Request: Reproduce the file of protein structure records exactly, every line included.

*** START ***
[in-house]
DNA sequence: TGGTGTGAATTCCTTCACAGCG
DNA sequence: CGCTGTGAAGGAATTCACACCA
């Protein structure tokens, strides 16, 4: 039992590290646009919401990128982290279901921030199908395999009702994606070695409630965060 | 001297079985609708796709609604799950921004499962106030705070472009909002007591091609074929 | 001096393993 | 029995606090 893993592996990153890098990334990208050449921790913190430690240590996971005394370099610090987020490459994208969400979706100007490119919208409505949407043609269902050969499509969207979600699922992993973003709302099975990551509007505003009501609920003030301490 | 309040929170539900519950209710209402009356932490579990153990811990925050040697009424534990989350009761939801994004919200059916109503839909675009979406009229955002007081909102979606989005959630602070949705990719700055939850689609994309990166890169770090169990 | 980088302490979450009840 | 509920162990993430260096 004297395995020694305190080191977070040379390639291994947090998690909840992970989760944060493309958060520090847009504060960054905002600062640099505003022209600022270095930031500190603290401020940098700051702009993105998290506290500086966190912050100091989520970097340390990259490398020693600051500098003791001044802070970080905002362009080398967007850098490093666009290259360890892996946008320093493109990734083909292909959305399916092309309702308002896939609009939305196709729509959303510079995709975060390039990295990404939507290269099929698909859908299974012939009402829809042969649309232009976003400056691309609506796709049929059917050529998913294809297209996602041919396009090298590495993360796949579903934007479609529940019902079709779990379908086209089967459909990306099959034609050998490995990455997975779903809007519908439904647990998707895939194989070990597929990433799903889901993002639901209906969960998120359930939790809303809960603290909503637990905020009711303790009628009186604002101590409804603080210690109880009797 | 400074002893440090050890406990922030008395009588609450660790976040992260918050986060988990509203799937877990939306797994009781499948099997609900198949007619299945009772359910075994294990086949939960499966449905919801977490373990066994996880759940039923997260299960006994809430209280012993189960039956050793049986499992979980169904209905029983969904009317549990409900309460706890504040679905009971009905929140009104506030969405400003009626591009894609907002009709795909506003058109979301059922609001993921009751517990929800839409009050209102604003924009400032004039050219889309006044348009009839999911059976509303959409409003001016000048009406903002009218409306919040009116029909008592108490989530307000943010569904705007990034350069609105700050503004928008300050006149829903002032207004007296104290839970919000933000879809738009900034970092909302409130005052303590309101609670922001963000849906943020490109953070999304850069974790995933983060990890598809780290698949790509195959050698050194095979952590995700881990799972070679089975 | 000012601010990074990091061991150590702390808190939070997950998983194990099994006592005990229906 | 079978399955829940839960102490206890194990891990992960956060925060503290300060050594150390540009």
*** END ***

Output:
[in-house]
DNA sequence: TGGTGTGAATTCCTTCACAGCG
DNA sequence: CGCTGTGAAGGAATTCACACCA
């Protein structure tokens, strides 16, 4: 039992590290646009919401990128982290279901921030199908395999009702994606070695409630965060 | 001297079985609708796709609604799950921004499962106030705070472009909002007591091609074929 | 001096393993 | 029995606090 893993592996990153890098990334990208050449921790913190430690240590996971005394370099610090987020490459994208969400979706100007490119919208409505949407043609269902050969499509969207979600699922992993973003709302099975990551509007505003009501609920003030301490 | 309040929170539900519950209710209402009356932490579990153990811990925050040697009424534990989350009761939801994004919200059916109503839909675009979406009229955002007081909102979606989005959630602070949705990719700055939850689609994309990166890169770090169990 | 980088302490979450009840 | 509920162990993430260096 004297395995020694305190080191977070040379390639291994947090998690909840992970989760944060493309958060520090847009504060960054905002600062640099505003022209600022270095930031500190603290401020940098700051702009993105998290506290500086966190912050100091989520970097340390990259490398020693600051500098003791001044802070970080905002362009080398967007850098490093666009290259360890892996946008320093493109990734083909292909959305399916092309309702308002896939609009939305196709729509959303510079995709975060390039990295990404939507290269099929698909859908299974012939009402829809042969649309232009976003400056691309609506796709049929059917050529998913294809297209996602041919396009090298590495993360796949579903934007479609529940019902079709779990379908086209089967459909990306099959034609050998490995990455997975779903809007519908439904647990998707895939194989070990597929990433799903889901993002639901209906969960998120359930939790809303809960603290909503637990905020009711303790009628009186604002101590409804603080210690109880009797 | 400074002893440090050890406990922030008395009588609450660790976040992260918050986060988990509203799937877990939306797994009781499948099997609900198949007619299945009772359910075994294990086949939960499966449905919801977490373990066994996880759940039923997260299960006994809430209280012993189960039956050793049986499992979980169904209905029983969904009317549990409900309460706890504040679905009971009905929140009104506030969405400003009626591009894609907002009709795909506003058109979301059922609001993921009751517990929800839409009050209102604003924009400032004039050219889309006044348009009839999911059976509303959409409003001016000048009406903002009218409306919040009116029909008592108490989530307000943010569904705007990034350069609105700050503004928008300050006149829903002032207004007296104290839970919000933000879809738009900034970092909302409130005052303590309101609670922001963000849906943020490109953070999304850069974790995933983060990890598809780290698949790509195959050698050194095979952590995700881990799972070679089975 | 000012601010990074990091061991150590702390808190939070997950998983194990099994006592005990229906 | 079978399955829940839960102490206890194990891990992960956060925060503290300060050594150390540009």